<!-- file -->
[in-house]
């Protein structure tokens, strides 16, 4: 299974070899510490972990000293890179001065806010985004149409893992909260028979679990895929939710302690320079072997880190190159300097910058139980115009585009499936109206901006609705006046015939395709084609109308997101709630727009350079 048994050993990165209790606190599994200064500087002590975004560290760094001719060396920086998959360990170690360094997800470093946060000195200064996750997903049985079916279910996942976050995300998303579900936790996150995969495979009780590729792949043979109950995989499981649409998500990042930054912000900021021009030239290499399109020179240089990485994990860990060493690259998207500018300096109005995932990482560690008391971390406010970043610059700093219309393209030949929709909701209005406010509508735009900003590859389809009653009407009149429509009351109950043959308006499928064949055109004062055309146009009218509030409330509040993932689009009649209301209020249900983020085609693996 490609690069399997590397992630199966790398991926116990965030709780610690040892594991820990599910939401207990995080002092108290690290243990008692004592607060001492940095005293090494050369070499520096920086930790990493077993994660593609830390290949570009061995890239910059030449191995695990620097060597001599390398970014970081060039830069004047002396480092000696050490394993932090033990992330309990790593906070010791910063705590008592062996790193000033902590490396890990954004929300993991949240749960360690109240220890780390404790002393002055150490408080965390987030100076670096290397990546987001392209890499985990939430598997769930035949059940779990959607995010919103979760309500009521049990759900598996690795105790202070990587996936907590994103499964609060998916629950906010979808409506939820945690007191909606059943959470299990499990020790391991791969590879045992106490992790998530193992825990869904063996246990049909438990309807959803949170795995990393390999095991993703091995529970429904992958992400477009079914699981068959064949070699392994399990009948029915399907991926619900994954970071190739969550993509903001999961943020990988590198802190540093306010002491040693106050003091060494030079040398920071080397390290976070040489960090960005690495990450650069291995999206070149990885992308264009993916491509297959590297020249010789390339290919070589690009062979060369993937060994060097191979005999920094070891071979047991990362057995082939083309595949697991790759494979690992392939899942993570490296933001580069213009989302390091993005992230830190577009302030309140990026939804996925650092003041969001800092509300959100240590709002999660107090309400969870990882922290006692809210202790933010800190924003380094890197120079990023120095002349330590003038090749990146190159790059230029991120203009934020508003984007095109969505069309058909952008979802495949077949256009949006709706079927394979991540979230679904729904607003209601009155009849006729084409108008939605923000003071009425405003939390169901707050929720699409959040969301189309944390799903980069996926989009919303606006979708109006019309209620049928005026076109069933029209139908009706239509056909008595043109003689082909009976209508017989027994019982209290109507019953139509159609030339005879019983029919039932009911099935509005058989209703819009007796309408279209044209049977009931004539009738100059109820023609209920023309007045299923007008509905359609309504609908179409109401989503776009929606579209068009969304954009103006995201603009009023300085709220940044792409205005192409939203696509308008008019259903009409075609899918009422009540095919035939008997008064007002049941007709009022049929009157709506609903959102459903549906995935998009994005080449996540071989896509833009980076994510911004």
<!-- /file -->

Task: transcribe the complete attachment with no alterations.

[in-house]
């Protein structure tokens, strides 16, 4: 299974070899510490972990000293890179001065806010985004149409893992909260028979679990895929939710302690320079072997880190190159300097910058139980115009585009499936109206901006609705006046015939395709084609109308997101709630727009350079 048994050993990165209790606190599994200064500087002590975004560290760094001719060396920086998959360990170690360094997800470093946060000195200064996750997903049985079916279910996942976050995300998303579900936790996150995969495979009780590729792949043979109950995989499981649409998500990042930054912000900021021009030239290499399109020179240089990485994990860990060493690259998207500018300096109005995932990482560690008391971390406010970043610059700093219309393209030949929709909701209005406010509508735009900003590859389809009653009407009149429509009351109950043959308006499928064949055109004062055309146009009218509030409330509040993932689009009649209301209020249900983020085609693996 490609690069399997590397992630199966790398991926116990965030709780610690040892594991820990599910939401207990995080002092108290690290243990008692004592607060001492940095005293090494050369070499520096920086930790990493077993994660593609830390290949570009061995890239910059030449191995695990620097060597001599390398970014970081060039830069004047002396480092000696050490394993932090033990992330309990790593906070010791910063705590008592062996790193000033902590490396890990954004929300993991949240749960360690109240220890780390404790002393002055150490408080965390987030100076670096290397990546987001392209890499985990939430598997769930035949059940779990959607995010919103979760309500009521049990759900598996690795105790202070990587996936907590994103499964609060998916629950906010979808409506939820945690007191909606059943959470299990499990020790391991791969590879045992106490992790998530193992825990869904063996246990049909438990309807959803949170795995990393390999095991993703091995529970429904992958992400477009079914699981068959064949070699392994399990009948029915399907991926619900994954970071190739969550993509903001999961943020990988590198802190540093306010002491040693106050003091060494030079040398920071080397390290976070040489960090960005690495990450650069291995999206070149990885992308264009993916491509297959590297020249010789390339290919070589690009062979060369993937060994060097191979005999920094070891071979047991990362057995082939083309595949697991790759494979690992392939899942993570490296933001580069213009989302390091993005992230830190577009302030309140990026939804996925650092003041969001800092509300959100240590709002999660107090309400969870990882922290006692809210202790933010800190924003380094890197120079990023120095002349330590003038090749990146190159790059230029991120203009934020508003984007095109969505069309058909952008979802495949077949256009949006709706079927394979991540979230679904729904607003209601009155009849006729084409108008939605923000003071009425405003939390169901707050929720699409959040969301189309944390799903980069996926989009919303606006979708109006019309209620049928005026076109069933029209139908009706239509056909008595043109003689082909009976209508017989027994019982209290109507019953139509159609030339005879019983029919039932009911099935509005058989209703819009007796309408279209044209049977009931004539009738100059109820023609209920023309007045299923007008509905359609309504609908179409109401989503776009929606579209068009969304954009103006995201603009009023300085709220940044792409205005192409939203696509308008008019259903009409075609899918009422009540095919035939008997008064007002049941007709009022049929009157709506609903959102459903549906995935998009994005080449996540071989896509833009980076994510911004």